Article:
• No financial restrictions once the beneficiary assumes control. Once the beneficiary reaches the age of majority in their state (or a different age designated by their state), they assume control of the account, and they can use the money in any way they choose. For example, if the objective of establishing the account was to fund college expenses, they are not compelled to use it that way.

How to open an UTMA account

Opening an UTMA account has several steps, including:

Choose a broker or financial institution

The first step in the process is to decide on a broker, a bank, or another financial institution with which to open the UTMA account. You should check account fees and expenses, services offered, and whether there are any restrictions on the types of investments that can be purchased or held there.

Open the account

This can often be done online, though you will need the beneficiary’s personal information, including date of birth and Social Security number. The custodian will also need to provide their personal information.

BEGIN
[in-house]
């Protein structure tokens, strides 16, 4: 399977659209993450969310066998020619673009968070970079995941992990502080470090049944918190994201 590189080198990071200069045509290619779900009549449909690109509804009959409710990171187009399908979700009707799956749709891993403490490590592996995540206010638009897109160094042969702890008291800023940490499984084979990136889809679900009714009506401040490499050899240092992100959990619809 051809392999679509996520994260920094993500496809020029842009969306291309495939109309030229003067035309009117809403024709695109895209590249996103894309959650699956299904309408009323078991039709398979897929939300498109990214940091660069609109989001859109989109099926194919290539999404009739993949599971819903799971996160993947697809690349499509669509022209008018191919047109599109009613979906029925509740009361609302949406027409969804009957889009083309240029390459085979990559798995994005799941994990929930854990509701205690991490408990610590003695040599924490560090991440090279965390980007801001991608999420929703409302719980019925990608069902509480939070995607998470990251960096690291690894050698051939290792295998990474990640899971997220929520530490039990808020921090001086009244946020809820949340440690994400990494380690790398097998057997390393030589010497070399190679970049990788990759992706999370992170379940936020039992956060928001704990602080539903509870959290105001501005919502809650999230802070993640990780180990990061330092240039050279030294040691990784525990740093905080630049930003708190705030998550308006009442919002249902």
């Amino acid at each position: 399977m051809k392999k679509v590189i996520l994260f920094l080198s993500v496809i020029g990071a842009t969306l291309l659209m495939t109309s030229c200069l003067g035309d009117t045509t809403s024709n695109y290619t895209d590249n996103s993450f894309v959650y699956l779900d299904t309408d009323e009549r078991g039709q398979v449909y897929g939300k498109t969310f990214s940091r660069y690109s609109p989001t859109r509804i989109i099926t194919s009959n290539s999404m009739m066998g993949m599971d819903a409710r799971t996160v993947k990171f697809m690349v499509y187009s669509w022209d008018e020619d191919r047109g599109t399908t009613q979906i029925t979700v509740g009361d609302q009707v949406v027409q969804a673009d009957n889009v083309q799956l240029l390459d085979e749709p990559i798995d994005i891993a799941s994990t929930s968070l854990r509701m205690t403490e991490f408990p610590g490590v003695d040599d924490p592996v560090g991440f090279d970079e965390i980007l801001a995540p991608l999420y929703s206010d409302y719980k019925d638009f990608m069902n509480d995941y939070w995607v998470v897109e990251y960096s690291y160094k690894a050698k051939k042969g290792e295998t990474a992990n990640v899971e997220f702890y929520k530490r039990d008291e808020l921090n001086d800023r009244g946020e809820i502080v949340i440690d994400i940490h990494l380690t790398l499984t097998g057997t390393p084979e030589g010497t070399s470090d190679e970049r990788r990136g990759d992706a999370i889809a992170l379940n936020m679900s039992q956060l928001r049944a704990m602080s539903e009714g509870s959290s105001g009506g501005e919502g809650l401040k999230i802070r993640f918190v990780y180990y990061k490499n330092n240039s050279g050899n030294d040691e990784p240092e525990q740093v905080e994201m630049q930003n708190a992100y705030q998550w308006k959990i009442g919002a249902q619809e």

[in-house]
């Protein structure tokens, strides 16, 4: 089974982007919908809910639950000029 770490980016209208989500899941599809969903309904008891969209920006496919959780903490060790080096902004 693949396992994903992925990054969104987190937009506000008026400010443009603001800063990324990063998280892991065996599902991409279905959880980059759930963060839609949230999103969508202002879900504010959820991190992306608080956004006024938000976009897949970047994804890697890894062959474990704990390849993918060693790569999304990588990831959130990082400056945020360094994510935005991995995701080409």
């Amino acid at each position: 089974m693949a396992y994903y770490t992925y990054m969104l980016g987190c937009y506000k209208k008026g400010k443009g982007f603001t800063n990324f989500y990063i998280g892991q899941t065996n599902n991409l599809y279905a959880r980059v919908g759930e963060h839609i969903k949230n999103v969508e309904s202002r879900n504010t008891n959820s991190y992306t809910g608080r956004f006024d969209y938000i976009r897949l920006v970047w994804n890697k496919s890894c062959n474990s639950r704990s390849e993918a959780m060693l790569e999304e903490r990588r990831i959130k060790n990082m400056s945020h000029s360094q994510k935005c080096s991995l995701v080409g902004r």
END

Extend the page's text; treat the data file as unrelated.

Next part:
Fund the account

An UTMA is typically funded with contributions from parents, grandparents, and other family members, though anyone may contribute to it. There are no tax implications for contributions, but if an individual’s total deposits are over the annual gift tax exclusion limit, the excess amount will potentially trigger taxes.

The annual gift tax limit is $18,000 per gift recipient for 2024. The lifetime gift and estate tax exclusion for 2024 is $13.61 million per individual. Thus, as a practical matter, this will not impact most people.

Decide how to invest

This is typically done by the account’s custodian, potentially in conjunction with their financial advisor. Choices range from traditional financial investments, such as stocks, bonds, mutual funds, ETFs, and cash—to tangible investments, such as real estate, art, collectibles, precious metals, and more.